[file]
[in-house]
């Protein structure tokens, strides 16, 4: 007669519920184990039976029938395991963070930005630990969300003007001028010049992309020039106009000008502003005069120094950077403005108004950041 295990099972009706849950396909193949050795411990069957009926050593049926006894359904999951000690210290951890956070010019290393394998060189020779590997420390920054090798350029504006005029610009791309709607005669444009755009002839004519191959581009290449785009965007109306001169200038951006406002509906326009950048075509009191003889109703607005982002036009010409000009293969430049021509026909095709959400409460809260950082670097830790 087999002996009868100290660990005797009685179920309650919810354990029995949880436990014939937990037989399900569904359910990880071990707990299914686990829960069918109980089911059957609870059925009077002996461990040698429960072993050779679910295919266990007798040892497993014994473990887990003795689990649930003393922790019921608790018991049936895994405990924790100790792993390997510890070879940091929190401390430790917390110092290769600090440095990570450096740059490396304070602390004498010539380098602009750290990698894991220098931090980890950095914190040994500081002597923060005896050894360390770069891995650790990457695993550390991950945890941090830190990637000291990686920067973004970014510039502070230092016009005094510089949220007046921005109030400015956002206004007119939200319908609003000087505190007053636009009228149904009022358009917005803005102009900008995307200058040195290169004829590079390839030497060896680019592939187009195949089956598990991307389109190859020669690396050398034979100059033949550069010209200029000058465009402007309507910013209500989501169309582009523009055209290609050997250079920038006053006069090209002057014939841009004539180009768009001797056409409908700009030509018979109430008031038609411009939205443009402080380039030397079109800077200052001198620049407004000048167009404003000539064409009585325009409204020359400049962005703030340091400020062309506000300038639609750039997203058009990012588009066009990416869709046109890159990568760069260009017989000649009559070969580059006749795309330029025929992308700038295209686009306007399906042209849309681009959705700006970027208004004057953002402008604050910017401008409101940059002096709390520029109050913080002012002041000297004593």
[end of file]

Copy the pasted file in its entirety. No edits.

[in-house]
């Protein structure tokens, strides 16, 4: 007669519920184990039976029938395991963070930005630990969300003007001028010049992309020039106009000008502003005069120094950077403005108004950041 295990099972009706849950396909193949050795411990069957009926050593049926006894359904999951000690210290951890956070010019290393394998060189020779590997420390920054090798350029504006005029610009791309709607005669444009755009002839004519191959581009290449785009965007109306001169200038951006406002509906326009950048075509009191003889109703607005982002036009010409000009293969430049021509026909095709959400409460809260950082670097830790 087999002996009868100290660990005797009685179920309650919810354990029995949880436990014939937990037989399900569904359910990880071990707990299914686990829960069918109980089911059957609870059925009077002996461990040698429960072993050779679910295919266990007798040892497993014994473990887990003795689990649930003393922790019921608790018991049936895994405990924790100790792993390997510890070879940091929190401390430790917390110092290769600090440095990570450096740059490396304070602390004498010539380098602009750290990698894991220098931090980890950095914190040994500081002597923060005896050894360390770069891995650790990457695993550390991950945890941090830190990637000291990686920067973004970014510039502070230092016009005094510089949220007046921005109030400015956002206004007119939200319908609003000087505190007053636009009228149904009022358009917005803005102009900008995307200058040195290169004829590079390839030497060896680019592939187009195949089956598990991307389109190859020669690396050398034979100059033949550069010209200029000058465009402007309507910013209500989501169309582009523009055209290609050997250079920038006053006069090209002057014939841009004539180009768009001797056409409908700009030509018979109430008031038609411009939205443009402080380039030397079109800077200052001198620049407004000048167009404003000539064409009585325009409204020359400049962005703030340091400020062309506000300038639609750039997203058009990012588009066009990416869709046109890159990568760069260009017989000649009559070969580059006749795309330029025929992308700038295209686009306007399906042209849309681009959705700006970027208004004057953002402008604050910017401008409101940059002096709390520029109050913080002012002041000297004593």